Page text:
Multiple Network Adapters

by Johannes Helmig [Published on 1 July 2000 / Last Updated on 1 July 2000]

This page covers both Windows95 and Windows NT4.

Networking with Windows95 and WindowsNT4 is usually an easy job: Install the "Network Adapter", add "Protocol" and "Client" and you are "talking" over the network. The possibility to define MULTIPLE protocols for a Network adapter (which is so easy to setup due to Microsoft's NDIS support) is highly appreciated by everyone, who tried to setup/configure multiple protocols on a DOS based systems or Windows 3.x-system: It was often impossible! The same is true for installing MULTIPLE Network Adapters: A very difficult (often impossible) task under DOS and Windows 3.x, also a simple job under Windows 95 and Windows NT4.The biggest challenge: IRQ-Resources Since the days of the IBM AT systems, the design of the systems has changed dramatically:

IMB AT Modern Pentium II
Screen resolution:
Floppy disk:
available IRQ's:
6 Mhz
typical 1 MByte
20 MByte
1.44 MByte
300 Mhz
UVGA (1280x1024 / 1600x1200)
typical 16/32/64 MByte
4 GByte
1.44 MByte (plus CD-ROM)
16 !

In today's high-performance systems, we are still stuck with the limit of maximum 16 IRQ-lines ("What is an Interrupt ?"), which is turning into a serious problem on today's Multi-Media Systems with Sound-Boards and SCSI-controllers, in some cases no IRQ is anymore available forcing to switch OFF something else (usually the second Serial-Port COM2, which is not used so often).


Check in the Control-Panel "System", tab: "Device Manager" the "Computer"-properties to locate an unused IRQ. In my example, I did already install the second Network adapter. But if this system had a Sound-board (which usually takes 2 IRQ's) and a SCSI-adapter, no more IRQ would be available.

Windows NT4:

On Windows NT, check the "NT Diagnostics", Tab:"Resources".

When installing a new network-board under Windows95, it will automatically create a binding of ALL currently installed protocols to the new board:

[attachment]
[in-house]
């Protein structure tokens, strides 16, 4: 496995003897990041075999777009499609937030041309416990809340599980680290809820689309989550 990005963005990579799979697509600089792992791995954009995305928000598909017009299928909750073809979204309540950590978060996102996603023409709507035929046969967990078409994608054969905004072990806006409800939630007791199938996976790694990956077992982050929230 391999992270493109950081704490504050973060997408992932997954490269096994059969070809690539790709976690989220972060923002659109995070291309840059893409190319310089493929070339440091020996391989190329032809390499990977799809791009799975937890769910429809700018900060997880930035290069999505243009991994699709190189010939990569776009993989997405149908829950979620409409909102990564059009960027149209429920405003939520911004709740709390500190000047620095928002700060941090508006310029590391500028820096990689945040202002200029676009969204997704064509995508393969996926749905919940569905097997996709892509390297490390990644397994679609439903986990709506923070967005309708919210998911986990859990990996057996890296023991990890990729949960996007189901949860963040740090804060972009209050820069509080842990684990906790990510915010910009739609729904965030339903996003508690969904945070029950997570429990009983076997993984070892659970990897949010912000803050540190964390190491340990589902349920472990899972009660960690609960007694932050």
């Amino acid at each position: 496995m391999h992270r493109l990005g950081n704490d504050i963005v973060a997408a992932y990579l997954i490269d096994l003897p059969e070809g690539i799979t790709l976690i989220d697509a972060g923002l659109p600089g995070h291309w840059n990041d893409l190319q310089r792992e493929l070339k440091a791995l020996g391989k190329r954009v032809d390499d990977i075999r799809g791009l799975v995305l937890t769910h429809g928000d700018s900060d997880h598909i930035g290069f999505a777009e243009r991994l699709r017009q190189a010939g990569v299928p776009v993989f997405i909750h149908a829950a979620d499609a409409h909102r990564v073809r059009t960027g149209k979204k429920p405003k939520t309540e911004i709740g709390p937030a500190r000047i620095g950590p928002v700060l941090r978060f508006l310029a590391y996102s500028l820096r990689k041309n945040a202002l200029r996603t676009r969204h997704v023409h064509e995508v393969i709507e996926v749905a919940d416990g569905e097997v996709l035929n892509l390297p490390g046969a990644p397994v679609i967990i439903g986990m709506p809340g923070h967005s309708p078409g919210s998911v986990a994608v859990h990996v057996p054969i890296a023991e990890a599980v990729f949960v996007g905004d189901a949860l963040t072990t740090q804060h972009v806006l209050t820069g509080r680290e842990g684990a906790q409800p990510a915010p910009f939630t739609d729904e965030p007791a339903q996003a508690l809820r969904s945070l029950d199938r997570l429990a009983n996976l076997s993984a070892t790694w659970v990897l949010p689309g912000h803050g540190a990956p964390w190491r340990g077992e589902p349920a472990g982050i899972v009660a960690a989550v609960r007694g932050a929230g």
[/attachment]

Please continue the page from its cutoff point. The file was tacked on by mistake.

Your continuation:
This screen dump is a "fake", because I had to make 2 screenshots to get the full info displayed. All protocols have a Binding to all Network cards. We should clean this up, keeping only the required bindings.

When going to Multi-Network-Adapter/Multi-Protocol setups, it is best to draw it up to get an overview on the goal to be achieved:

In this example, I like to connect on different network cables: - connect to a Novell-Netware server via IPX protocol - connect to a Windows NT system via NetBEUI-protocol - connect to the Internet using the Modem/Dialup-Adapter via TCP/IP. (In my example, I use 2 different network-boards, but it is also possible to install 2 identical network-boards, as long as they are configured for different IRQ and Port-address. To avoid another mis-understanding: if both the Novell-server AND the NT-system are on the SAME network cable, you can connect to them using ONLY ONE Network-adapter and BINDING multiple protocols to this one Network adapter. Please look to this as an exercise)


see below for Windows NT4)

to delete a Binding, select the combination of Protocol->Network board and "Remove" it.

The "cleaned-out" version on the "Network", containing now only the required Bindings. We can now also verify the Bindings by checking the properties of the components:

IPX has a Binding to the 3COM for the connection to the Netware Server.

NetBEUI has a Binding to the NE2000 for the connection to the NT system.

The IPX-protocol has a Binding to the Client for Netware Networks. (I manually un-checked the binding to the Client for Microsoft Network)

The NetBEUI-protocol has a Binding to the Client for Microsoft Networks.

Lets now connect to these systems:

The Netware server does show up in the "Network Neighborhood", but (it is part of the Microsoft mystery of the "Browse-Master") the NT system did NOT show up in the "Network-Neighborhood", but I am able to connect to it by running the "Run"-command: \\<server-name>, in my example: \\piijh.


Lets check the "Network" applet in the Control-Panel.

Since we like to connect to a Novell-netware server, we need in addition to the "Server" and "Workstation" (required to connect to the NT-system) the "Client Services for Netware".

We have the protocols: - NetBEUI to communicate with the NT-system - IPX to communicate to the Novell Netware server

the 2 Network Adapters

The Bindings: Here we need to do the job. First, open (=expand the display) by clicking on the "+" signs.

Then, select and "Disable" all not required Bindings. In this example: no need for the IPX-protocol to have a Binding to the Server and Workstation, which is used for connection to the NT-system.

Then, we are ready to connect and browse the network:

Don't ask me why: But under Windows NT4, both the Novell-server(s) AND the NT-system (PIIJH) are showing up in the "Network-Neighborhood" (each time, when NT is able to do a job not possible/available on Windows95, I say to myself:" Do NOT forget, that Windows95 is only the little brother of the big-boy NT ! ").

See Also

The Author — Johannes Helmig

Dr.Johannes Helmig is working as Director, Technical Knowledge Management in the Belgium office of Gerber Technology where he is involved in Customer Service and internal training, with special interest in Networking.


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